Ginkgo ups blood flow in patients with coronary artery disease



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December 29, 2007  
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CM NEWS – Looks like ginkgo biloba, the magical “memory pill”, can do more than just improving memory. A recent study indicates that not only can ginkgo help better pumping blood to the brain, it also improves blood flow in patients with coronary artery disease.

What is coronary artery disease? Coronary heart disease, or coronary artery disease (CAD), is characterized by the accumulation of fatty deposits along the innermost layer of the coronary arteries. Ginkgo bilobaThe fatty deposits may develop in childhood and continue to thicken and enlarge throughout the life span. This thickening, called atherosclerosis, narrows the arteries and can decrease or block the flow of blood to the heart.

Recent studies indicate that abdominal fat accumulation, in particular intra-abdominal fat, is related to impaired endothelial function in young healthy men. Dysfunction of endothelium-dependent vasodilation is perceived as an early marker for developing atherosclerosis.

Scientists at China’s Hebei Medical University tested effects of Ginkgo biloba extract on vascular blood flow in patients with coronary artery disease.

According to the researchers, ginkgo biloba extract (GBE) has well-documented cardioprotective effects on coronary flow and positive effects on vasodilation through endothelium-derived nitric oxide in experimental animals. The endothelium (inner lining) of blood vessels use nitric oxide to signal the surrounding smooth muscle to relax, thus resulting in vasodilation and increasing blood flow.

What is ginkgo biloba? Ginkgo is one of the oldest living tree species and its leaves are among the most extensively studied botanicals in use today. Unlike many other medicinal herbs, ginkgo leaves are not frequently used in their crude state, but rather, in the form of a concentrated, standardized ginkgo biloba extract (GBE).

Ginkgo has been used in traditional medicine to treat circulatory disorders and enhance memory. Scientific studies throughout the years lend support to these traditional uses. Emerging evidence suggests that GBE may be particularly effective in treating ailments associated with decreased blood flow to the brain, particularly in elderly individuals. Laboratory studies have shown that GBE improves blood circulation by dilating blood vessels and reducing the stickiness of blood platelets.

Ginkgo leaves also contain two types of chemicals (flavonoids and terpenoids) believed to have potent antioxidant properties. Antioxidants are substances that scavenge free radicals — damaging compounds in the body that alter cell membranes, tamper with DNA, and even cause cell death.

Free radicals occur naturally in the body, but environmental toxins (including ultraviolet light, radiation, cigarette smoking, and air pollution) can also increase the number of these damaging particles. Free radicals are believed to contribute to a number of health problems including heart disease and cancer as well as Alzheimer’s disease and other forms of dementia. Antioxidants such as those found in ginkgo can neutralize free radicals and may reduce or even help prevent some of the damage they cause.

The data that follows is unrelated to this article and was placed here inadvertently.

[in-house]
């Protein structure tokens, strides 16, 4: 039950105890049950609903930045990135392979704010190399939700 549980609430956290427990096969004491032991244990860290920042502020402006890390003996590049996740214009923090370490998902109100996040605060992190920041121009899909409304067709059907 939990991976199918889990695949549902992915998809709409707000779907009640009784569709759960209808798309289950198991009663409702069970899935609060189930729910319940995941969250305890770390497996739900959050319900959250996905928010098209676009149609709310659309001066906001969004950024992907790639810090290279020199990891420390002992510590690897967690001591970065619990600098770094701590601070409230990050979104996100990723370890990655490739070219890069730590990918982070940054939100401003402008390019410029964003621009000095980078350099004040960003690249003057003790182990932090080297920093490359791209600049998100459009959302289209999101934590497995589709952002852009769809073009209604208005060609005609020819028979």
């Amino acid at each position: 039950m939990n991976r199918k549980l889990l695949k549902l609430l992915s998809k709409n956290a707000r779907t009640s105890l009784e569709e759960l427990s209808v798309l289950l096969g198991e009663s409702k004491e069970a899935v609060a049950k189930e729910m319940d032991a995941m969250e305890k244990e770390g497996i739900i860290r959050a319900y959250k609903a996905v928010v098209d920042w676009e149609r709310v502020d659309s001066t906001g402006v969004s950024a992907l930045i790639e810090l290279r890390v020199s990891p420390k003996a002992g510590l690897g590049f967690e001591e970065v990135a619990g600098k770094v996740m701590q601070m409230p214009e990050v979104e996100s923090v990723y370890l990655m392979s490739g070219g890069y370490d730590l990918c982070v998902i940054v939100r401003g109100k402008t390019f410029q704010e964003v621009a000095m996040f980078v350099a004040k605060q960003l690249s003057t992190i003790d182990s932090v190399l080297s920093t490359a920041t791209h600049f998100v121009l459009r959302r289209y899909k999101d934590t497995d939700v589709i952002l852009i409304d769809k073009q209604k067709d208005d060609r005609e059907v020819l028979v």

In this study, 80 patients with coronary artery disease were randomly assigned to either GBE or saline (control) groups.

Results showed that GBE significantly increased the left anterior descending coronary artery blood flow by up to about 10%. The treatment group also saw a jump in endothelium-dependent brachial artery flow-mediated dilation by as high as 69.75%.

Coronary arteries deliver blood to the heart muscle. Any coronary artery disorder or disease can have serious implications by reducing the flow of oxygen and nutrients to the heart, which may lead to a heart attack and possibly death. By improving artery blood flow, ginkgo biloba extract may serve an important role of preventing complications in patients with coronary artery disease.

What are the symptoms of coronary artery disease? The symptoms of coronary heart disease will depend on the severity of the disease. Some persons with CAD have no symptoms, some have episodes of mild chest pain or angina, and some have more severe chest pain.

If too little oxygenated blood reaches the heart, a person will experience chest pain called angina. When the blood supply is completely cut off, the result is a heart attack, and the heart muscle begins to die. Some persons may have a heart attack and never recognize the symptoms. This is called a “silent” heart attack.

When symptoms are present, each person may experience them differently. Symptoms of coronary artery disease may include:

  • heaviness, tightness, pressure, and/or pain in the chest – behind the breastbone
  • pain radiating in the arms, shoulders, jaw, neck, and/or back
  • shortness of breath
  • weakness and fatigue

[Planta Med 2007; 73: 624-628]